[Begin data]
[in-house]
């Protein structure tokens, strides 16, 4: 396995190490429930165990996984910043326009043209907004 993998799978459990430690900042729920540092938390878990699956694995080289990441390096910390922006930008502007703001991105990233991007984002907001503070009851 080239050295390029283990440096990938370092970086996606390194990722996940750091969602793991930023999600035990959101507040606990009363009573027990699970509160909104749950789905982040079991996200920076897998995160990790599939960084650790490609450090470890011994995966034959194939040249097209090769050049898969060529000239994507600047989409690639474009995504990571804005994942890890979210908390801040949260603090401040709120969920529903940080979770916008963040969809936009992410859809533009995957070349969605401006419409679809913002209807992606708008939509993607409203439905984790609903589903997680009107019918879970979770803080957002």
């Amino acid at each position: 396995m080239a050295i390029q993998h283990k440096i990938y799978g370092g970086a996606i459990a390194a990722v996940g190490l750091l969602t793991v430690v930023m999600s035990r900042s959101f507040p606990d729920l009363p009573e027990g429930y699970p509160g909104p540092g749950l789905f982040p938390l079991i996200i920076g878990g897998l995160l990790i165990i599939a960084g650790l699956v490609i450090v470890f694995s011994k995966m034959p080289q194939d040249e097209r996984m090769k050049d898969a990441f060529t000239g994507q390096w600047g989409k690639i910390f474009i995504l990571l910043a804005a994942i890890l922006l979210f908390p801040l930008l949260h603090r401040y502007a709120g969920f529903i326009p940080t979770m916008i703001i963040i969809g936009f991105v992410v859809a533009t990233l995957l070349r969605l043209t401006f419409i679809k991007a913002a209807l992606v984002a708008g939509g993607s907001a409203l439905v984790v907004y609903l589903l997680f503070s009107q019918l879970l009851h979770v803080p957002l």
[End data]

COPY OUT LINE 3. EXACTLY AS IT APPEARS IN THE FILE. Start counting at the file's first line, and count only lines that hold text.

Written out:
């Amino acid at each position: 396995m080239a050295i390029q993998h283990k440096i990938y799978g370092g970086a996606i459990a390194a990722v996940g190490l750091l969602t793991v430690v930023m999600s035990r900042s959101f507040p606990d729920l009363p009573e027990g429930y699970p509160g909104p540092g749950l789905f982040p938390l079991i996200i920076g878990g897998l995160l990790i165990i599939a960084g650790l699956v490609i450090v470890f694995s011994k995966m034959p080289q194939d040249e097209r996984m090769k050049d898969a990441f060529t000239g994507q390096w600047g989409k690639i910390f474009i995504l990571l910043a804005a994942i890890l922006l979210f908390p801040l930008l949260h603090r401040y502007a709120g969920f529903i326009p940080t979770m916008i703001i963040i969809g936009f991105v992410v859809a533009t990233l995957l070349r969605l043209t401006f419409i679809k991007a913002a209807l992606v984002a708008g939509g993607s907001a409203l439905v984790v907004y609903l589903l997680f503070s009107q019918l879970l009851h979770v803080p957002l």